Here Comes The Sun by Nicole  Dennis-bennHere Comes The Sun by Nicole  Dennis-benn

Here Comes The Sun

byNicole  Dennis-benn

Hardcover | August 2, 2016

see the collection LGBTQ+ Fiction

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Capturing the distinct rhythms of Jamaican life and dialect, Nicole Dennis- Benn pens a tender hymn to a world hidden among pristine beaches and the wide expanse of turquoise seas. At an opulent resort in Montego Bay, Margot hustles to send her younger sister, Thandi, to school. Taught as a girl to trade her sexuality for survival, Margot is ruthlessly determined to shield Thandi from the same fate. When plans for a new hotel threaten their village, Margot sees not only an opportunity for her own financial independence but also perhaps a chance to admit a shocking secret: her forbidden love for another woman. As they face the impending destruction of their community, each woman—fighting to balance the burdens she shoulders with the freedom she craves—must confront long-hidden scars. From a much-heralded new writer, Here Comes the Sun offers a dramatic glimpse into a vibrant, passionate world most outsiders see simply as paradise.
Nicole Dennis-Benn is the author of Here Comes the Sun, a New York Times Notable Book and winner of the Lambda Literary Award. Born and raised in Kingston, Jamaica, she teaches at Princeton and lives with her wife in Brooklyn. Her website is
Title:Here Comes The SunFormat:HardcoverDimensions:336 pages, 9.5 × 6.3 × 0.8 inPublished:August 2, 2016Publisher:WW NortonLanguage:English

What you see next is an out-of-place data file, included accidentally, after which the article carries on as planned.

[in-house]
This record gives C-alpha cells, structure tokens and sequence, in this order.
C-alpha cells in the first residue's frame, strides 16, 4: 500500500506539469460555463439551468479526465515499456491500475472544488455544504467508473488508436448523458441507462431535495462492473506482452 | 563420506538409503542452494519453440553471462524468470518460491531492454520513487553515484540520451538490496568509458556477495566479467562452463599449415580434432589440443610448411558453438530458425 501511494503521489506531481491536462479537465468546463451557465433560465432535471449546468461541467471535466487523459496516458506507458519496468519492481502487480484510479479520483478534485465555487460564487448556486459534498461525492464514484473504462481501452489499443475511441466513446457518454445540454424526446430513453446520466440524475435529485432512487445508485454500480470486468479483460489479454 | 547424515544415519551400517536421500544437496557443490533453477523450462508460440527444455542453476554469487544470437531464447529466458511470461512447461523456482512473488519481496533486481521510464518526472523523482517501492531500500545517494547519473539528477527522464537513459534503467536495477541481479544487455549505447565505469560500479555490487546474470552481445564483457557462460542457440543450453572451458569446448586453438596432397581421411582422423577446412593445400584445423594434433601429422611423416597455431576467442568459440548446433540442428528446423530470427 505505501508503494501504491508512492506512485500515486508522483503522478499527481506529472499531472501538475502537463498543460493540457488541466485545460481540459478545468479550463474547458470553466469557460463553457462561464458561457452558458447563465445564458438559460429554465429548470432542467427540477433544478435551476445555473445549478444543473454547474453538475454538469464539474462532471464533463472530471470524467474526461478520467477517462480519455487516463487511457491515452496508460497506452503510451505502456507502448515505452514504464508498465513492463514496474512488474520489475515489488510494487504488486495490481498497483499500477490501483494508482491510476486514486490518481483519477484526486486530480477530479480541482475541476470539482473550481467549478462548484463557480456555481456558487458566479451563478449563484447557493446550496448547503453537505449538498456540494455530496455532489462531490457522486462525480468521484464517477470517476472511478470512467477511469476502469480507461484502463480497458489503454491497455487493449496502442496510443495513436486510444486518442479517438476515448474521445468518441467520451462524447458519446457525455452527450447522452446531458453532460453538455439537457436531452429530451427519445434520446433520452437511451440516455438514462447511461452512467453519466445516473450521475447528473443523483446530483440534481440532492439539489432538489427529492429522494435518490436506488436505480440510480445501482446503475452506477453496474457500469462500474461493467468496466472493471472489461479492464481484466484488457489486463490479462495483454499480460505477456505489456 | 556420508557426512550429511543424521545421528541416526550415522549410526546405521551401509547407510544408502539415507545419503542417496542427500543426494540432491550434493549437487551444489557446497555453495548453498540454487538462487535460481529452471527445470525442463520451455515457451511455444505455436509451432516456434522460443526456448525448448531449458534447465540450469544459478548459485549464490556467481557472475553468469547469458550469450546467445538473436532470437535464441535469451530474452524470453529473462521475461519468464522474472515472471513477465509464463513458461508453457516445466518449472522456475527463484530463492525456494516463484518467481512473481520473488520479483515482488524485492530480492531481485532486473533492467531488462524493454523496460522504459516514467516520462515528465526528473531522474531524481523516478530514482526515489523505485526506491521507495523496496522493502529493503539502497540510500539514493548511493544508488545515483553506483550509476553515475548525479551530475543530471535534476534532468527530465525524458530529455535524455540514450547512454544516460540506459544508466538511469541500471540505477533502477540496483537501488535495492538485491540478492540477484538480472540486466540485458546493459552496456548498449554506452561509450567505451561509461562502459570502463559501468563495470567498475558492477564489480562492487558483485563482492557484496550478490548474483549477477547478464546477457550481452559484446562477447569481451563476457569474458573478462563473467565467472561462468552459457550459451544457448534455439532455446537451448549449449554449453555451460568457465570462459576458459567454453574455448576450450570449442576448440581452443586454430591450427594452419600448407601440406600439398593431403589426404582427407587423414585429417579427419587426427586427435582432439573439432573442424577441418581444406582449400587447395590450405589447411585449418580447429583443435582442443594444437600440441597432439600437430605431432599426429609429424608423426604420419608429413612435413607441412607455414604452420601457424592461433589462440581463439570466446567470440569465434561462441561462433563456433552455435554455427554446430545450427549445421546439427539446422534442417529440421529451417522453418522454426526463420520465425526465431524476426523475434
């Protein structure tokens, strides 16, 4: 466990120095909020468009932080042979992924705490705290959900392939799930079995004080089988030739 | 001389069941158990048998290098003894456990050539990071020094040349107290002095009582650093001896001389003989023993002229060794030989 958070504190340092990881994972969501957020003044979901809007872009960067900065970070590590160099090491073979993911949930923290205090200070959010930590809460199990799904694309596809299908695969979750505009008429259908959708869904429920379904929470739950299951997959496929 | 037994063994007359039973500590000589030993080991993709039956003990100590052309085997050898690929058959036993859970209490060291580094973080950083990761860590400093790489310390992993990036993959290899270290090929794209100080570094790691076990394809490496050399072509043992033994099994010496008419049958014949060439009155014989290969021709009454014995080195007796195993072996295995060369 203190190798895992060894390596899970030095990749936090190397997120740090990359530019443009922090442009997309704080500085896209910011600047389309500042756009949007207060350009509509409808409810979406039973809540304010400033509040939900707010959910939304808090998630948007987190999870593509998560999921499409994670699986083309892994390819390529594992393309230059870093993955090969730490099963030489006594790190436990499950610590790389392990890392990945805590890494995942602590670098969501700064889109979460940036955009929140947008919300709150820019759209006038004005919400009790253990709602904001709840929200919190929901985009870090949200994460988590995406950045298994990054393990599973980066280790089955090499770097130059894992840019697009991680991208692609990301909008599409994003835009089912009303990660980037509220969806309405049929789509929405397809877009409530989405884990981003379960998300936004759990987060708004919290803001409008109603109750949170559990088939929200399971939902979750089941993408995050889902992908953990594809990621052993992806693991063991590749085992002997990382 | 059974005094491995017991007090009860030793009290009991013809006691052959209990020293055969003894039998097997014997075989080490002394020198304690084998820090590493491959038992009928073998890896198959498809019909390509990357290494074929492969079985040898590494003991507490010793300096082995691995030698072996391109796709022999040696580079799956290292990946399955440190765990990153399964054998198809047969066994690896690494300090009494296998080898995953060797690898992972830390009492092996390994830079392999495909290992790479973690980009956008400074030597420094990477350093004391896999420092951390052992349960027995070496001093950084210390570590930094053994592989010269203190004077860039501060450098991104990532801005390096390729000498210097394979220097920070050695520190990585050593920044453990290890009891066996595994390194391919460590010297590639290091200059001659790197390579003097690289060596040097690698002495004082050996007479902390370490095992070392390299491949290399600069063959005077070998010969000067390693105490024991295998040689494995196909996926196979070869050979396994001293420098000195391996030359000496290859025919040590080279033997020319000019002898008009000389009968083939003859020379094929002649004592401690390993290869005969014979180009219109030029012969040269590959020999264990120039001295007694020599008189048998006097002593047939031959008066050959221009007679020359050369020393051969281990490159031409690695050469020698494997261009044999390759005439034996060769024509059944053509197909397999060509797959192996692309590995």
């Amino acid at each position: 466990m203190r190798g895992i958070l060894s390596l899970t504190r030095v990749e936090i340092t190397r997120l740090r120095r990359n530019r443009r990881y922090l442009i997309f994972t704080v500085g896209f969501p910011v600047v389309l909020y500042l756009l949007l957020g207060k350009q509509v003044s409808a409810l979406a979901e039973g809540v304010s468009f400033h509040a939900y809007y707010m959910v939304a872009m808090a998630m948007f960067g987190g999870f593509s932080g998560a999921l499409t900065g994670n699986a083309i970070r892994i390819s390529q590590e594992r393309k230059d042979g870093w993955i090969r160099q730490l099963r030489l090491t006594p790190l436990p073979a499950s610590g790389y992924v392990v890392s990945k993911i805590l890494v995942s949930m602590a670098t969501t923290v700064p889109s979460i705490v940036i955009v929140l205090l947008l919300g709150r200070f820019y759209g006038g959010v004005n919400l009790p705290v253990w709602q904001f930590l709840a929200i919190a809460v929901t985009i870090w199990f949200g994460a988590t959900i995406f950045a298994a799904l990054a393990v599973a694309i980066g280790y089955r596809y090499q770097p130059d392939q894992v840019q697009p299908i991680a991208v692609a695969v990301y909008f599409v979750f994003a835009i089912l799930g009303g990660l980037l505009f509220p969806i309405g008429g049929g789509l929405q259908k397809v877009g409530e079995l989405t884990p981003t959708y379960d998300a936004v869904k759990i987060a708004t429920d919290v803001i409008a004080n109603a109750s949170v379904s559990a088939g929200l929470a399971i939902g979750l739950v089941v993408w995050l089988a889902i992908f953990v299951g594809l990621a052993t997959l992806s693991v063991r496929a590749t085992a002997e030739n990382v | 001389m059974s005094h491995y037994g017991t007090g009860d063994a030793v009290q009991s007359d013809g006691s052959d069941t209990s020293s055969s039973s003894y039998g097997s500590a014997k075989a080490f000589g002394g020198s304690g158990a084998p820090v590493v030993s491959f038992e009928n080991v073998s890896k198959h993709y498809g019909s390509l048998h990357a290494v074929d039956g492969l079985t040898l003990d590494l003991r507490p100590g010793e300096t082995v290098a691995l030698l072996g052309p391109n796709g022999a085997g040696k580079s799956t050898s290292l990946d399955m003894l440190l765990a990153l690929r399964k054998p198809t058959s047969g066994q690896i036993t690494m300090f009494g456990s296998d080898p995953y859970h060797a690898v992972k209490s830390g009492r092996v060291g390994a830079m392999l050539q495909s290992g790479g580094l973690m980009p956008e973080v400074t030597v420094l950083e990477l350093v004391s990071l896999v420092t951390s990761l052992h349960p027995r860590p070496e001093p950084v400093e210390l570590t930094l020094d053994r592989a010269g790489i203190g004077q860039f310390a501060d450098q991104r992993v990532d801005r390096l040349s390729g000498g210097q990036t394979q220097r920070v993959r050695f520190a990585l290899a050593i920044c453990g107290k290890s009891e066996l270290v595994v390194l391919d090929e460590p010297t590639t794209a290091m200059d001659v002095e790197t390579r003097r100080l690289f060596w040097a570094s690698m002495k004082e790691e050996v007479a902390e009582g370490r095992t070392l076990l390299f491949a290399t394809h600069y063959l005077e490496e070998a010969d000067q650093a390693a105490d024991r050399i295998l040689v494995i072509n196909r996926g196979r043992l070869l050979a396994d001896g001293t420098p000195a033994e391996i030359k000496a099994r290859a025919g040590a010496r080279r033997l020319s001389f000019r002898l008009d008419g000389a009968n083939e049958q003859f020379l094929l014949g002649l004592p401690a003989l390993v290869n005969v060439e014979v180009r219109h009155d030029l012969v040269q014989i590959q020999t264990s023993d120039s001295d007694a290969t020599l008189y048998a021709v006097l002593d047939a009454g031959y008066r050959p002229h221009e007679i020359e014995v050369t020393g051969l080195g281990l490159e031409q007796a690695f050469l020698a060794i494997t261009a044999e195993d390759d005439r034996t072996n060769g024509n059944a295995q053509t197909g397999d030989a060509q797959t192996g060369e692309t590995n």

The following ISBNs are associated with this title:

ISBN - 10:1631491768

ISBN - 13:9781631491764


Rated 3 out of 5 by from Sad I was given this book for Christmas, and didn't know much about it. At different times I wanted to abandon it because it was slow starting, but then got sucked into the dark lives of the women in River Bank. Could their lives have been different if Delores made better decisions, maybe. Margot did what she could to survive, and poor Thandi was the bearer and both her mother's and her sister's guilt and pain and she had dark secrets of her own. This is not the book I would have picked for myself. as it was just so sad!
Date published: 2018-03-02
Rated 4 out of 5 by from Poignant I really liked the way that this story was told - it was authentic and quite moving. It is a story of three women - a mother and her two daughters - living in Jamaica. One works at a resort, where she interacts with foreign travelers coming to Jamaica for the beauty and relaxation, but the island is anything but that for the residents. Many are struggling to make ends meet, which is a harsh contrast to the resort owners and visitors. Each woman has problems and ideas of their own, from how women should behave, who they should associate with, what beauty means, and how they want their futures to unfold.
Date published: 2017-12-29
Rated 4 out of 5 by from Truly wish there was a different ending This book was a great read. I loved the Jamaican dialect and thoroughly enjoyed immersing myself into the lives of the individuals depicted in the book. The overall book was amazing but the ending was a bit of a letdown.
Date published: 2017-09-30
Rated 4 out of 5 by from So close to being amazing Such a good premise and the whole book was so good - until the ending which was a bit too neat
Date published: 2017-03-21
Rated 5 out of 5 by from a good read This book was a good read. I believe the book was speaking the truth. People see the fun in the sun and don't understand the real struggles of the islands, from money, sex, skin colour, land and hotels, race and so much more.
Date published: 2017-01-16